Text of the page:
Learning Module: Atomic Picture of Plastic Deformation in Metals

by Joseph M. Cychosz,

md_tool_simulation_280.gif The main goal of this learning module is to introduce students to the atomic-level processes responsible for plastic deformation in crystalline metals and help them develop a more intuitive understanding of how materials work at molecular scales. Image to the right shows plastic deformation of a metallic nanowire.

The module consists of:

  • Two introductory lectures (50 minutes each) available online as audiovisual presentations
  • Hands-on lab involving online molecular dynamics (MD) simulations via nanoHUB.org

Jump directly to the learning module by clicking on the links above, or continue reading for the module’s rationale, learning objectives, and target audience.

Why MD simulations?

md_tool_screenshots_280.gif MD provides a very detailed description of materials and its processes by describing the dynamics of each individual atom in a material. Such a realistic descript of materials has an enormous educational potential and, unlike simple toy models or cartoons, can help students understand how materials look and work at atomic scales. Image to the right shows screenshots from the nano-Materials Simulation Toolkit.

If you are interested in learning more about MD, see topics: [Molecular dynamics simulations of materials].

Learning objectives

Upon completion of this learning module most students will be able to:

  • Compute stress strain curves of metallic nanowires using online MD simulations with the nano-Materials Simulation Toolkit and explore the role of size, temperature, and strain rate;
  • Compute the strength of perfect nanowires and compare it with that of polycrystalline samples;
  • Understand the role of pre-existing dislocations on the yield stress of metals;
  • Understand the orientation of the active slip plane with respect to the tensile axis for uniaxial deformation;
  • Understand the atomic displacements that lead to plastic deformation in single crystal nanoscale wires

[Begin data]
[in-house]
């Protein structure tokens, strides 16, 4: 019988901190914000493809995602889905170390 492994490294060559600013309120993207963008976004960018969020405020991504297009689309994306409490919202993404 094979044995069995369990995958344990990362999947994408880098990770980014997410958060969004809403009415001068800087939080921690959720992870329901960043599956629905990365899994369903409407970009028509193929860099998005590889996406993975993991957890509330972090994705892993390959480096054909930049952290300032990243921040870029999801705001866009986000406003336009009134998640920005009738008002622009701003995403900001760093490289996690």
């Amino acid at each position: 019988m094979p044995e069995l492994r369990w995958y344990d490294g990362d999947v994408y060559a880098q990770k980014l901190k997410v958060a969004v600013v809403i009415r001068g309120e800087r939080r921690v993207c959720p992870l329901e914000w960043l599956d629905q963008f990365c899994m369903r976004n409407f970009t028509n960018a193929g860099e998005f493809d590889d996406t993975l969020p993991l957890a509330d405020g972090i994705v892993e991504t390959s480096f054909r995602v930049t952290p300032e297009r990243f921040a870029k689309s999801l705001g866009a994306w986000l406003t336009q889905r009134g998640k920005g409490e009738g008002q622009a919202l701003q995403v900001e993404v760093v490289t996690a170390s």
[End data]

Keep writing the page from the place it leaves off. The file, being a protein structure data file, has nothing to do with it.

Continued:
Some students are expected to:

  • Understand the difference in activation associated with dislocation nucleation and their propagation;
  • Identify the active slip system (slip plane and slip direction) from the MD simulations
  • Explore strain hardening focusing on the difference between annealed and cold worked macroscopic samples and nanoscale specimens;
  • Explore and understand compressive vs. tensile asymmetry in uniaxial deformation of nanowires;

Instructors can build on this learning module to teach Schmid law and the calculation of Schmid factors for fcc crystals as well as the specimen rotation during single glide.


This learning module was designed for and used in an introductory course for second-year students of Materials Engineering at Purdue University. Students will find this learning module most useful if they are familiar with the following topics:

  • Basic physics of classical mechanics;
  • Mechanical response of metals (elastic and plastic deformation, yield strength, and work hardening)
  • Basic knowledge of crystal structures (common crystal structures of metals, crystalline planes)

We expect this module to be useful in introductory and advanced courses of the mechanical response of materials and nanoscience at the undergraduate and graduate levels.

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